That’s a C-sharp, right?

Biology News Net had a study not so long ago into how our brains recognize music. Researchers at University of Rochester’s Eastman School of Music and Department of Brain and Cognitive Sciences found that perfect pitch isn’t so unusual, even in non-musicians:

“Tests for perfect pitch have always demanded that subjects already have some musical training or at least familiarity with a particular piece of music, which really limits the pool of candidates you can test,” says Elizabeth Marvin, professor of music theory at the world-renowned Eastman School of Music at the University of Rochester. “That means nobody really knew how prevalent perfect pitch is in humans in general.”

The findings are part of a larger investigation into perfect pitch at Rochester.

While Marvin has been studying musicians with perfect pitch for many years, her research with Elissa Newport, professor of brain and cognitive sciences, began when Newport looked into research on pitch perception in animals and found that absolute pitch, the scientific name for perfect pitch, is widespread in the animal kingdom even though it’s very rare in humans. Humans are unique in that we possess the ability to identify pitches based on their relation to other pitches, an ability called relative pitch.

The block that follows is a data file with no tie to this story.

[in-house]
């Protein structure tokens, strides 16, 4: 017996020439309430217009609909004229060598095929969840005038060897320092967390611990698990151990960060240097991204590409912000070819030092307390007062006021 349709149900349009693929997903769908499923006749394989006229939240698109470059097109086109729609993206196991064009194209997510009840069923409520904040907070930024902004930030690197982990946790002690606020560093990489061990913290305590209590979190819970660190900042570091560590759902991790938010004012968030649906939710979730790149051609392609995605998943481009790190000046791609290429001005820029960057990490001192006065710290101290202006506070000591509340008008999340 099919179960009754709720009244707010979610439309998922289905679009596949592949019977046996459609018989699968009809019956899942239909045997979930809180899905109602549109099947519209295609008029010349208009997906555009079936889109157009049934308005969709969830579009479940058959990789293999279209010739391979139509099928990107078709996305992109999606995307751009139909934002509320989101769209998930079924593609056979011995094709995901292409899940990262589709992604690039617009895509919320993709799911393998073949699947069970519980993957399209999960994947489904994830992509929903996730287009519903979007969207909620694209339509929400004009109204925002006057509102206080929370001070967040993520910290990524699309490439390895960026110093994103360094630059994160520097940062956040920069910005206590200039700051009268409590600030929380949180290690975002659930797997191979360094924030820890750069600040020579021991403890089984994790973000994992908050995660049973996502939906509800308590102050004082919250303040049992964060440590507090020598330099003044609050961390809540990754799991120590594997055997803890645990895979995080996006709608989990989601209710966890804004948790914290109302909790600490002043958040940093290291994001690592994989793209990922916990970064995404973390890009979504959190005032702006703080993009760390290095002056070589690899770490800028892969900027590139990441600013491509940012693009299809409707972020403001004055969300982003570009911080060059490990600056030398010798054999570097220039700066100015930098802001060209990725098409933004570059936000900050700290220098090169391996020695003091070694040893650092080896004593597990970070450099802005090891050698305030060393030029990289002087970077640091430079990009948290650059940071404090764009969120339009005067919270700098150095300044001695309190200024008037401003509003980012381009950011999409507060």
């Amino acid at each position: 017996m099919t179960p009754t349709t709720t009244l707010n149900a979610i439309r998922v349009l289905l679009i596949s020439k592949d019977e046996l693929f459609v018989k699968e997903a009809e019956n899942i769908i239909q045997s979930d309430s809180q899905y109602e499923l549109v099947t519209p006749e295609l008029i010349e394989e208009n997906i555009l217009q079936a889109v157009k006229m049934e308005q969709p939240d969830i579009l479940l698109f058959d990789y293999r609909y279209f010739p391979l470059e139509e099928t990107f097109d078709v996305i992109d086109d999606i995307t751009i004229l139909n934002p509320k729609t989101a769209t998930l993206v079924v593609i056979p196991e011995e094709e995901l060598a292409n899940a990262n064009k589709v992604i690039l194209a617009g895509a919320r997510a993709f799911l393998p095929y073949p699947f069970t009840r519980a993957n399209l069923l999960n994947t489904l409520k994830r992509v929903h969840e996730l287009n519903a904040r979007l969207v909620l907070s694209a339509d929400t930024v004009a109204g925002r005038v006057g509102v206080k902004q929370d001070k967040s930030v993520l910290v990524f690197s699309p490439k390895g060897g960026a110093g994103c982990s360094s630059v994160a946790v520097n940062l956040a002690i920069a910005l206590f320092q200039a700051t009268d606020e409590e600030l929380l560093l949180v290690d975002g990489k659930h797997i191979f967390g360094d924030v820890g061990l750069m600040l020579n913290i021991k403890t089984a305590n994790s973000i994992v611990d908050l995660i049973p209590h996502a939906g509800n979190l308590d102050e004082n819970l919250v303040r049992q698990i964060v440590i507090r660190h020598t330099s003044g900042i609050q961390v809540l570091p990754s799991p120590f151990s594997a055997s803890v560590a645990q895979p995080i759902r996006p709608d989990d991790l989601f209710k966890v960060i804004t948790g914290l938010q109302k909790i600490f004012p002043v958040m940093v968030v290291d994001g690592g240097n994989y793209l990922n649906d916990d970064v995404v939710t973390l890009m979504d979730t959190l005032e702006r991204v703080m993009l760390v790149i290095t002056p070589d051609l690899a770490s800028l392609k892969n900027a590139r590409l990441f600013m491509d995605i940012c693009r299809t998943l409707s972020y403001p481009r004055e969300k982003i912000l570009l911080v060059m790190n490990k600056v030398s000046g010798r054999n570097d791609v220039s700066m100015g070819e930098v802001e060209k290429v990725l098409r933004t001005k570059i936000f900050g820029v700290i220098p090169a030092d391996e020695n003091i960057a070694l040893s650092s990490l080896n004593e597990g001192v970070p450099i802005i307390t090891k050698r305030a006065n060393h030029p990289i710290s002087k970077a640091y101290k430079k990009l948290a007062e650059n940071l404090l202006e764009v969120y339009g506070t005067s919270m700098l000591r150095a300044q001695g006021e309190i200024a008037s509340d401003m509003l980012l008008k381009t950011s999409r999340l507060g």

Both musicians and non-musicians listened to groups of three notes, with the groups played in a continuous stream in random order for 20 minutes. Just as the human mind quickly begins to identify new sound sequences (words) in a foreign language, the students learned to identify the groups of notes embedded in the stream. Crucially, however, the test made it very difficult for a student to identify and remember the names of particular notes because the notes were constantly coming in the 20-minute stream.

Marvin and Newport then tested the students. They replayed the note groups, plus new groups the students hadn’t heard before, and asked the students if each group of notes was familiar or unfamiliar.

The critical feature of the test was that the team transposed some of the original note groups to a different key without the knowledge of the students.

Students who unconsciously used perfect pitch to identify notes stumbled over the transpositions. They heard them as a new group of notes they’d never heard before.